> Why Apache commons logging and Log4J?
> Apache commons logging is a facade meant to be used as a wrapper around an underlying
> implementation. Bridges from Apache commons logging to popular logging implementations

> (Java logging, Log4J, Avalon etc.) are implemented and available as part of the commons
> distribution. Implementing a bridge to an unsupported implementation is fairly striaghtforward
> and involves the implementation of subclasses of the commons logging LogFactory and Logger

> classes. Using Apache commons logging and making all logging calls through it enables
us to
> move to a different logging implementation by simply changing configuration in the best
> Even otherwise, it incurs minimal code churn overhead.
> Log4J offers a few benefits over java.util.logging that make it a more desirable choice
for the
> logging back end.
> - Configuration Flexibility: The mapping of loggers to destinations (files, sockets etc.)
> can be completely specified in configuration. It is possible to do this with Java logging
> well, however, configuration is a lot more restrictive. For instance, with Java logging
> log files must have names derived from the same pattern. For the namenode, log files
> be named with the pattern "%h/namenode%u.log" which would put log files in the user.home
> directory with names like namenode0.log etc. With Log4J it would be possible to configure
> the namenode to emit log files with different names, say heartbeats.log, namespace.log,
> clients.log etc. Configuration variables in Log4J can also have the values of system

> properties embedded in them.
> - Takes wrappers into account: Log4J takes into account the possibility that an application
> may be invoking it via a wrapper, such as Apache commons logging. This is important because
> logging event objects must be able to infer the context of the logging call such as classname,
> methodname etc. Inferring context is a relatively expensive operation that involves creating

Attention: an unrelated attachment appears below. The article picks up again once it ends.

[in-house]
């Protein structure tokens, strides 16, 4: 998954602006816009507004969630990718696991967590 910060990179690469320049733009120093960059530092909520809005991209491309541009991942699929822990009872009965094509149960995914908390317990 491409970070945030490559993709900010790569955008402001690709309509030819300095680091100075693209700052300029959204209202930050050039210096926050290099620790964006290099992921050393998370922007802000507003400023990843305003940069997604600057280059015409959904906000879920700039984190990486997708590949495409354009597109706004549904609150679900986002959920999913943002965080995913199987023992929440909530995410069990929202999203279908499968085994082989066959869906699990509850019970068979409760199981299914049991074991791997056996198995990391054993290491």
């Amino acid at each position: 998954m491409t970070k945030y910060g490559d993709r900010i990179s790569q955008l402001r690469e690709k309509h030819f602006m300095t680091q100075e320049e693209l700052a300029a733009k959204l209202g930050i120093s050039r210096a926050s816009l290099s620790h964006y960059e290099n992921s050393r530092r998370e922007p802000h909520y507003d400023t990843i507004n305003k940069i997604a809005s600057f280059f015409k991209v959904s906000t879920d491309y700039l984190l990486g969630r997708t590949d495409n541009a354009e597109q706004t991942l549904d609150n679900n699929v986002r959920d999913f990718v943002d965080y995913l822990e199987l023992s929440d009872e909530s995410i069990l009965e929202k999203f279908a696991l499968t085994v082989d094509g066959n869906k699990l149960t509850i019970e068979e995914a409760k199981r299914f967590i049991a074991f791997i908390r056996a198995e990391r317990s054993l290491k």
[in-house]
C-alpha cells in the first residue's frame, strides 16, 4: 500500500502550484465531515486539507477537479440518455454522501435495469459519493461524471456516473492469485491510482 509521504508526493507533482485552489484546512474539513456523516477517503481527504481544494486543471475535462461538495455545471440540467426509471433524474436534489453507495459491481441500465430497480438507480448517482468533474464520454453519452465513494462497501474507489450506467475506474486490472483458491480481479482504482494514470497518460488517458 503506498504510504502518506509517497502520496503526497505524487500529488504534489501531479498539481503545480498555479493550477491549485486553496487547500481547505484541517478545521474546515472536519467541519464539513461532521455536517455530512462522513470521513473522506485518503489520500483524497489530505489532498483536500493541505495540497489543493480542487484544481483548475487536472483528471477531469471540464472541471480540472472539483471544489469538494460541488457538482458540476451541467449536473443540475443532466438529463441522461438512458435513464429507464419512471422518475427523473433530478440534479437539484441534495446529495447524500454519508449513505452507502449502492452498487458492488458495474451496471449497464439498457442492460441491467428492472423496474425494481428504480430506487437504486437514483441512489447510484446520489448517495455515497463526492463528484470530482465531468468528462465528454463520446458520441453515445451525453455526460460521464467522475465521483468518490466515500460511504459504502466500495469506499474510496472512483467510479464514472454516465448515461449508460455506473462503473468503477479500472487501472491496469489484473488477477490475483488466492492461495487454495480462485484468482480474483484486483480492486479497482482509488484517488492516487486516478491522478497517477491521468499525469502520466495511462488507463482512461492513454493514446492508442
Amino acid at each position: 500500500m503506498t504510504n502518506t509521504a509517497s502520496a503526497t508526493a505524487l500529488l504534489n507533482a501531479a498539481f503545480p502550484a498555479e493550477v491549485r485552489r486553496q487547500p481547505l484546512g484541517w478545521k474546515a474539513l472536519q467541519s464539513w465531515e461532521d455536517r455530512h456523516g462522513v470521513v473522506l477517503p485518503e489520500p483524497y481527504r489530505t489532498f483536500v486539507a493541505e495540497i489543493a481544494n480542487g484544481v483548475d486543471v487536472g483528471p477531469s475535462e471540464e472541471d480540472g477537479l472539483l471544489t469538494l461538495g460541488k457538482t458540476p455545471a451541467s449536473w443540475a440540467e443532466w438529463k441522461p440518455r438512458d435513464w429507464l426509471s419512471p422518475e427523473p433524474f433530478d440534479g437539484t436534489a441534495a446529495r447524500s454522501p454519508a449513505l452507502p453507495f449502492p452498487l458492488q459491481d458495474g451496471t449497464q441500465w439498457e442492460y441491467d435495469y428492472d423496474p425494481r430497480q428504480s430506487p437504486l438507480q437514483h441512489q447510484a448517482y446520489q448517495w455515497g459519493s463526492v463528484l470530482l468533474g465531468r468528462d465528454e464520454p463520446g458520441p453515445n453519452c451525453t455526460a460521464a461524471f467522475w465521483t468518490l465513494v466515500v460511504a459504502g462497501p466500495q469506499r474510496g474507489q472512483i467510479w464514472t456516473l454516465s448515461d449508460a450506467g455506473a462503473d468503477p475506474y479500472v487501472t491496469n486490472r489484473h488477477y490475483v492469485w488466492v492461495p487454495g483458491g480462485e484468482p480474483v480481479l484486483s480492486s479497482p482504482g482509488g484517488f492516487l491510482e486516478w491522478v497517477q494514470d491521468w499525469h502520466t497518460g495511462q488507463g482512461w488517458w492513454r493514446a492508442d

> an exception and examining the stack trace to find the frame just before the first frame

> of the logging framework. It is therefore done lazily only when this information actually

> needs to be logged. Log4J can be instructed to look for the frame corresponding to the
> class, Java logging cannot. In the case of Java logging this means that a) the bridge
> Apache commons logging is responsible for inferring the calling context and setting it
in the 
> logging event and b) this inference has to be done on every logging call regardless of
> or not it is needed.
> - More handy features: Log4J has some handy features that Java logging doesn't. A couple
> of examples of these:
> a) Date based rolling of log files 
> b) Format control through configuration. Log4J has a PatternLayout class that can be

> configured to generate logs with a user specified pattern. The logging format described
> above can be described as "%d{MM/dd/yyyy:HH:mm:SS} %c{2} %p %m". The format specifiers
> indicate that each log line should have the date and time followed by the logger name
> by the logging level or priority followed by the application generated message.

This message is automatically generated by JIRA.
If you think it was sent incorrectly contact one of the administrators:
For more information on JIRA, see:

View raw message